I never really planned to hit 10,000 Gamerscore on the mark, but it happened, and I thought that was kind of a neat milestone. Then came the time for 20,000, and I actually went out of my way to figure out the best combo of Achievements to hit that nice ol’ rounded number on the dot. It became very meta, and that’s okay, as doing some math and using these fickle things called Achievements for an actual purpose was certainly refreshing. Also, as someone in the comments mentioned, Fallout 3 and Fallout: New Vegas played a crucial part in both sets of fireworks, and there’s no beating that. Now, here we are again, a year and change later, some 10,0o0 Gamerscore richer, with a total paperweight of…30,000. Take a look:


Yowza.

Alas, I didn’t get there with the help of Fallout: New Vegas, instead using the recently acquired Jurassic Park: The Game to up the ante and then two planned Achievements from Rage to seal the deal. Unfortunately, the last Achievement to tip the scale was based on luck: in Rage, there’s a mini-game called Tombstones, and if you roll four attacks on your very first turn, you get an Achievement. Since rolling is random, it just required sitting on the couch, petting my kitty cat, and hitting A over and over until the dang thing popped. When it did, I shouted in jubilation to Tara that I was successful and immediately shut off the Xbox 360, worried that I might accidentally unlock something else and ruin such a pretty, pretty number.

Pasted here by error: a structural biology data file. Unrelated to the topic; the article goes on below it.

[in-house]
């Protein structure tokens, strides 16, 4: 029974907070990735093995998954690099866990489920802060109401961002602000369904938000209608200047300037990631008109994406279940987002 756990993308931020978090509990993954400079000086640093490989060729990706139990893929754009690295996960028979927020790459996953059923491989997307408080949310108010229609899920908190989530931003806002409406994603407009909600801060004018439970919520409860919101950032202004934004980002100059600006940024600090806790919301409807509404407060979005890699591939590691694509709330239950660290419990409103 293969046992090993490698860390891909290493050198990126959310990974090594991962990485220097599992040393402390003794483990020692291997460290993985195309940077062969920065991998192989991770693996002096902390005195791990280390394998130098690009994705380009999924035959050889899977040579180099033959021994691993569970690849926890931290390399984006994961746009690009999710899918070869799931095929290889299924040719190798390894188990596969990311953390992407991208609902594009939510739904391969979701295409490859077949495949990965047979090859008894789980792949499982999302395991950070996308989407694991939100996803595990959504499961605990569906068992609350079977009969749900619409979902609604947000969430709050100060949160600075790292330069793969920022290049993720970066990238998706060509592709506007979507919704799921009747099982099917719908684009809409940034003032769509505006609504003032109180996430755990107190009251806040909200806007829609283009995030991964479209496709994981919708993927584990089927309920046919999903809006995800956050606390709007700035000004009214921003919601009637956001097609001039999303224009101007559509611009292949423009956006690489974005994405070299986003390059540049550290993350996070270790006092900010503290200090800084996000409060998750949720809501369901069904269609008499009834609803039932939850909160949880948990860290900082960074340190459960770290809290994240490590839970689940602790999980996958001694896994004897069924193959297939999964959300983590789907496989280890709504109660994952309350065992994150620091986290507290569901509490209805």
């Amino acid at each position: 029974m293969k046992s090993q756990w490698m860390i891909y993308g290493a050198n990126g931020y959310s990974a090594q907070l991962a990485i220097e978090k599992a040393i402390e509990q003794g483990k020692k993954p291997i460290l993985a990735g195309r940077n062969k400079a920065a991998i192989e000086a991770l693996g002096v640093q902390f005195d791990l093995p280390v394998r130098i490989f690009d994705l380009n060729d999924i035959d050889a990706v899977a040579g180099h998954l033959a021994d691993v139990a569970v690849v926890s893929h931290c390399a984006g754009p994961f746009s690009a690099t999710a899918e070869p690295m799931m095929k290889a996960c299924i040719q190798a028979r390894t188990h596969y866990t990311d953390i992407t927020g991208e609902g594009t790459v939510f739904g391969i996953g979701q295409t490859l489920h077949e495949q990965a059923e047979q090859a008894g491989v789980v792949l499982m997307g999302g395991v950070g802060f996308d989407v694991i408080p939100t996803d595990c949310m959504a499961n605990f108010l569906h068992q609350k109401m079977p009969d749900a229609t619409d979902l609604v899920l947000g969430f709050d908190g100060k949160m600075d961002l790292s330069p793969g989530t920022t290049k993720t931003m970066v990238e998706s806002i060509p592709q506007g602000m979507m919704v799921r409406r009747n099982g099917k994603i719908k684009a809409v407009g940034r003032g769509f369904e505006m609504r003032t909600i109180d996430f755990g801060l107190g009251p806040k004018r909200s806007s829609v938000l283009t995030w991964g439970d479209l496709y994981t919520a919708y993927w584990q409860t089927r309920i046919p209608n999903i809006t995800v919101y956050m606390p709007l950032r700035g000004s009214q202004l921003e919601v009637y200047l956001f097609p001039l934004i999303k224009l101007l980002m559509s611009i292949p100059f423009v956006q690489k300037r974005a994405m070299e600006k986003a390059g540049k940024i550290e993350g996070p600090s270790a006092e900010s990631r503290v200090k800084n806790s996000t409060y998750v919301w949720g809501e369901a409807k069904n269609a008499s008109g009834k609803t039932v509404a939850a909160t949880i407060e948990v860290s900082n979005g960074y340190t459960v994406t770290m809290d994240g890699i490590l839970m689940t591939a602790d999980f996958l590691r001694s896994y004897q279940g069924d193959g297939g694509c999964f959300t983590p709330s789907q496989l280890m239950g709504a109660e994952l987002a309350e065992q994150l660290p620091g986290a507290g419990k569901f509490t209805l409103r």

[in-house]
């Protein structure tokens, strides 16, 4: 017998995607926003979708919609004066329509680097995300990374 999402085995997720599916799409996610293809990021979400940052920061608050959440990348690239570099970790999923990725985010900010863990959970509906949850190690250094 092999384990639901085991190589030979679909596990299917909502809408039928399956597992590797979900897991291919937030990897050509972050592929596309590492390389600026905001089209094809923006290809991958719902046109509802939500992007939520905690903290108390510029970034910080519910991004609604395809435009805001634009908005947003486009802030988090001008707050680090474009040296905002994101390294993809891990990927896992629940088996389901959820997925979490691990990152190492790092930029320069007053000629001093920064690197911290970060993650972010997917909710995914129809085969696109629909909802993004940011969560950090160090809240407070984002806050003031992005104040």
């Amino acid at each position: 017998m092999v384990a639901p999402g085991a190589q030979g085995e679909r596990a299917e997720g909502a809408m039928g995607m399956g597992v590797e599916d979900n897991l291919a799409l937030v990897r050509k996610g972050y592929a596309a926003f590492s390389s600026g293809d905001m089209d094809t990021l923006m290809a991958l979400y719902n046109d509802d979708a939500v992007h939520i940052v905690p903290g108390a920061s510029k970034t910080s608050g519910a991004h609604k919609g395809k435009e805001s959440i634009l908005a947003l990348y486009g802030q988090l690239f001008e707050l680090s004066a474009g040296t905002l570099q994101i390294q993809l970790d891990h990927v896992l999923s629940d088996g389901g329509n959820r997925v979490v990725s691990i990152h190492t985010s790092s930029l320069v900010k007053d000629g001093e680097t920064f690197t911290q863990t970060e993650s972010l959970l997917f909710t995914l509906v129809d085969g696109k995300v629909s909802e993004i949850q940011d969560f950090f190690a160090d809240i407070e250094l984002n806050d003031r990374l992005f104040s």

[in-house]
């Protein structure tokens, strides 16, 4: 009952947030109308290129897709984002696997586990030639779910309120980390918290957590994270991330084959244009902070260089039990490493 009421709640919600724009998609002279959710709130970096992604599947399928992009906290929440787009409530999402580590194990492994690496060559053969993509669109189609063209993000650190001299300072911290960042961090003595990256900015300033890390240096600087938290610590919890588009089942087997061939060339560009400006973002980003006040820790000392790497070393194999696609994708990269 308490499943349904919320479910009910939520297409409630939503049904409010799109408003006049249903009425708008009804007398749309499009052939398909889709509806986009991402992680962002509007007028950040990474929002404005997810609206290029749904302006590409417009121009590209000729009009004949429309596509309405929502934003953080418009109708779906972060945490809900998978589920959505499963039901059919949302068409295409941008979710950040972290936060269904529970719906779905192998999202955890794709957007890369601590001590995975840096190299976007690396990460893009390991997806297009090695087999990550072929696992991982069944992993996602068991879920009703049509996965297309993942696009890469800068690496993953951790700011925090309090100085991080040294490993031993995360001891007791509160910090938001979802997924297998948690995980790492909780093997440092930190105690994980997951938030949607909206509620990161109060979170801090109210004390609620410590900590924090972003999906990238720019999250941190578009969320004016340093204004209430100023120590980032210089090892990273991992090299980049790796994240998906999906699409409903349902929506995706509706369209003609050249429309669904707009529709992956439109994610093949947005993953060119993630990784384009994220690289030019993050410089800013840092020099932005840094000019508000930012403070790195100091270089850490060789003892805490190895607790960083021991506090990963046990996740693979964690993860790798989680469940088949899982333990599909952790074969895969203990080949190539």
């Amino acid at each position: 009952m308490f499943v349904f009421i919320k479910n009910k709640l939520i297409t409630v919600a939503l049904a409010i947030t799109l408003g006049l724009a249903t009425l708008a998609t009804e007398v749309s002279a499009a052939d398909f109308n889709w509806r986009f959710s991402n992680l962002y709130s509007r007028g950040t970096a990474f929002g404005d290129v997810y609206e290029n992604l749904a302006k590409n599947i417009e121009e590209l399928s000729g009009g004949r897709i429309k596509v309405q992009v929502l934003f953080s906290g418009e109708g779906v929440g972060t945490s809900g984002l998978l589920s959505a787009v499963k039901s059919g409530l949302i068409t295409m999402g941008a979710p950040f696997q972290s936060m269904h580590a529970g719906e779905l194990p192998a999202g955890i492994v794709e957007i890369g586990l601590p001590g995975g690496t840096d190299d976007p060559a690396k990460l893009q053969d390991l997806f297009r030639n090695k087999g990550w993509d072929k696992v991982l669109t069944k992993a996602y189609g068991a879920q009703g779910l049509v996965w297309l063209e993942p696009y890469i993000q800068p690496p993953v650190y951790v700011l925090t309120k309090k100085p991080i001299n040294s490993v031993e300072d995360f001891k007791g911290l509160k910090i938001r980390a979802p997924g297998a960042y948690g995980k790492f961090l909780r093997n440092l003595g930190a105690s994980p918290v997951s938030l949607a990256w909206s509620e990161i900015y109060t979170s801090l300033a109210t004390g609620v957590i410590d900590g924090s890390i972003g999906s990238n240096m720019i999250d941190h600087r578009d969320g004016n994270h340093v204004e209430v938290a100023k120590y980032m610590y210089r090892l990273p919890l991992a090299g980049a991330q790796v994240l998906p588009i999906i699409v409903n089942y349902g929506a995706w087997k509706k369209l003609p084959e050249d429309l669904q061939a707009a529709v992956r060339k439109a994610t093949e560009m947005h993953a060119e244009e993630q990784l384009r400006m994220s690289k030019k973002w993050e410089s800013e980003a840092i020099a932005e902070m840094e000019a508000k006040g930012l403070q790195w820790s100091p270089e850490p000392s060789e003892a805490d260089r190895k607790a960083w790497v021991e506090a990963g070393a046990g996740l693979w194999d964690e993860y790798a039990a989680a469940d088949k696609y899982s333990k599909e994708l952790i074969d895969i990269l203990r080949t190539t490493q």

And I know–I mean, I kn0w–none of this matters. Some of you have probably already pre-judged me as an Achievement whore, but I think there is most definitely a difference between someone playing Rapala Tournament Fishing! just to get more Gamerscore points and somebody who looks at the whole process as a mini-game in itself, going after the ones worth going after, and celebrating little milestones along the way. I have to wonder if I’ll hit 40,000 in about one year or so as well. Maybe not as there just does not seem to be too much coming out this year on my “must buy” list, other than The Witcher 2 and A Game of Thrones: The Game. Keep following Grinding Down to find out how my turtle race to the top continues on…